Congress Warned Obama's Actions Making the Body 'Less and Less Relevant'
Rep. Sheila Jackson (D-Texas) retorted that if Congress is seen as irrelevant it is because members are wasting time with such hearings, instead of passing legislation.
“If we would simply do our job, the relevance to the American people would exceed our expectation,” she said.
Many Democrats on the panel challenged the legitimacy of the hearing, calling it a “farce” and “pure political theater.”
“Once again we are bloviating and not legislating in this committee,” Rep. Luis Gutierrez (D-Ill.) said.
Simon Lazarus, senior counsel to the Constitutional Accountability Center, defended the president’s actions. He called the employer mandate delay a “routine, temporary course correction.”
“This and other subsequently announced delays…do not constitute refusals to enforce the ACA at all. On the contrary, they are merely phasing in adjustments designed to ensure effective implementation of the overall statute,” he said.
Lazarus said opponents of the administration’s policies have used the take-care clause to conceal what are in reality “political and policy attacks.”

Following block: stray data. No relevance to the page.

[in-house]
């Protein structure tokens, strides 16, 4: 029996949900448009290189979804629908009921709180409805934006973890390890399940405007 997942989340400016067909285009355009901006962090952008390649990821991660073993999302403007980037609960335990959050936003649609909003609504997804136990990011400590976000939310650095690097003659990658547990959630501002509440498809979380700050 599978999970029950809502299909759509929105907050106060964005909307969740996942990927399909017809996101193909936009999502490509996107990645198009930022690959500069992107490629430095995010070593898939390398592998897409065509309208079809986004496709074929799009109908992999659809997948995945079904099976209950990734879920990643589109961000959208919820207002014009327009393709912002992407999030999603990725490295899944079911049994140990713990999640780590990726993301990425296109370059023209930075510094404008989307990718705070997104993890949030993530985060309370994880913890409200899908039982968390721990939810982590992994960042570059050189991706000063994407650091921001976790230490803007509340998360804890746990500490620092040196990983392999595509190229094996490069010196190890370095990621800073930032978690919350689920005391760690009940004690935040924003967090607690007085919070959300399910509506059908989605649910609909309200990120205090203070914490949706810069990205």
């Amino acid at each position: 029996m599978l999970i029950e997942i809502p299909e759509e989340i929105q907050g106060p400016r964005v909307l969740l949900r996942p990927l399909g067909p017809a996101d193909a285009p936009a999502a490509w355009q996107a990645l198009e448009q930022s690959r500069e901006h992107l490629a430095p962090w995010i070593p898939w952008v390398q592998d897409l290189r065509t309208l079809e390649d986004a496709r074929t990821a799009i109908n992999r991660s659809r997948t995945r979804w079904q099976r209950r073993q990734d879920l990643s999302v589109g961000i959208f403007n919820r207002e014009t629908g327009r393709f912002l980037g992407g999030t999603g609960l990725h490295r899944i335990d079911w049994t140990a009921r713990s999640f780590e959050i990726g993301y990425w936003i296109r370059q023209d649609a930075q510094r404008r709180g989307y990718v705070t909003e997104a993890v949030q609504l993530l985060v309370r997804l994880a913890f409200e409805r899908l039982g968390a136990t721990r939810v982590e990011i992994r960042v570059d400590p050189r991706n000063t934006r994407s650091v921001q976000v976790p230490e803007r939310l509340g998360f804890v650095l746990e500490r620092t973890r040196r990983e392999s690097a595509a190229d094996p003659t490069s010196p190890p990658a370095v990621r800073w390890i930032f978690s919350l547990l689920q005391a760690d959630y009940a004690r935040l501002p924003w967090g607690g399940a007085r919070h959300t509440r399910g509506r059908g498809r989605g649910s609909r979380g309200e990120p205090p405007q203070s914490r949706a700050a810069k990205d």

Constitutional law expert Richard Rosenkranz said Obama has stretched the concept of prosecutorial discretion – which grants the executive branch the inherent power to choose which cases to act on – particularly in a decision to stop enforcement against certain types of illegal immigrants.
He said that in the immigration law case, the DREAM Act, the president has chosen to do the exact opposite than with the ACA.
“In the Obamacare context, the president suspended an act of Congress – a statute that was duly passed by both houses of Congress, and which he himself had signed into law. In the immigration context, the situation is the opposite,” he said. “Rather than declining to comply with a duly enacted statute, the President is complying meticulously with a bill that never became a law.”
In 2012, the administration stopped the deportation of thousands of young illegal immigrants under the Deferred Action for Child Arrivals (DACA) program. The program applies to any illegal immigrant aged 16 to 31 who came to the United States as a child, has either graduated from high school or is currently enrolled in school, and does not have a criminal record.
Many supporters of immigration reform have called on Obama to expand deferred deportations to all 11 million illegal immigrants in the country. The president recently denied he has the power to stop all deportations unilaterally.
“If, in fact, I could solve all these problems without passing laws in Congress, then I would do so,” Obama told a heckler in San Francisco last week. “But we’re also a nation of laws. ...And so the easy way out is to try to yell and pretend like I can do something by violating our laws. And what I’m proposing is the harder path, which is to use our democratic processes to achieve the same goal that you want to achieve.”